London Heathrow airport, gearing up to add hundreds of staff to handle a long-awaited rebound in travel, is seeing some of its existing workers poached by Amazon.com Inc.
A number of drivers have left to work for the online retailer, even as Heathrow seeks to hire 200 to 300 people for customer-facing roles, Chief Executive Officer John Holland-Kaye said in an interview. The U.K. hub has also lost some engineers, he said.
“That’s one of the reasons that we are increasing our recruitment, to make sure we’ve got a good pipeline of talent,” Holland-Kaye said. “We’re starting to plan ahead for the extra people we’ll need to serve passengers for Easter next year and for summer.”
The hiring strains mirror a shift in demand in the wider U.K. economy, fed by the departure of European Union citizens following Brexit and a workforce that’s become pickier about jobs after saving up money during the coronavirus pandemic. Earlier in the year, Heathrow unions battled the airport over a plan to lower pay for thousands of workers.
Heathrow reported its first full quarter of passenger growth since the start of Covid-19 on Tuesday, as travel restrictions in the U.K. and elsewhere were loosened. The U.S. is poised to reopen its borders to vaccinated foreigners including British and EU citizens on Nov. 8, while Asian countries such as Singapore are starting to lighten curbs as well.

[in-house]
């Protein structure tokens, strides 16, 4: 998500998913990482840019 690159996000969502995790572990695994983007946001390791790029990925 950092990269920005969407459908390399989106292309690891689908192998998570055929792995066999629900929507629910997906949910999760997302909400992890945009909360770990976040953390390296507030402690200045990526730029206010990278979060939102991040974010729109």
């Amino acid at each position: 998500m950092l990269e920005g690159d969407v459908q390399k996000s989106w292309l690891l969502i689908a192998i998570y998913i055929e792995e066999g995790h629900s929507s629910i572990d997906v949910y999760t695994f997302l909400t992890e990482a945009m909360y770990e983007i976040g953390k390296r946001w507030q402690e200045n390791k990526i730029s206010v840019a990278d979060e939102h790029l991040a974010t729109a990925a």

Read: Singapore to Open Travel Lanes With Australia, Switzerland
“If we’re right about demand coming back to materially higher levels over the next 12 months, we need to start hiring people now,” Holland-Kaye said.
Heathrow, normally the busiest airport in Europe, is still losing 3 million pounds a day and remains “some years away” from the pace of 70 million passengers per year that it typically needs to show a profit, Holland-Kaye said.
The driver shortage -- which led some U.K. petrol stations to run empty in recent weeks -- reflects inflationary pressures facing aviation globally as the industry tries to bounce back from its worst-ever crisis.
Competition for drivers is intense, with Amazon having to pay bonuses to drivers and warehouse staff, as well as higher rates, said Neil Jordan, vice president at consultancy Proxima, which works with companies on procurement and logistics strategy.
“If you’re a qualified driver, you can choose where you want to go at the moment,” he said.
Fuel prices are also rising, putting pressure on airline profits, while carriers including Southwest Airlines Co. in the U.S. are having trouble finding workers.
The labor shortages contrast with global industry job losses that totaled 350,000 in the first six months of the coronavirus pandemic.
Heathrow reached a pay deal with unions in August, after shrinking its front-line, or customer-facing roles by 27% to 5,800 without resorting to compulsory redundancies, according to airport spokesman Weston Macklem.
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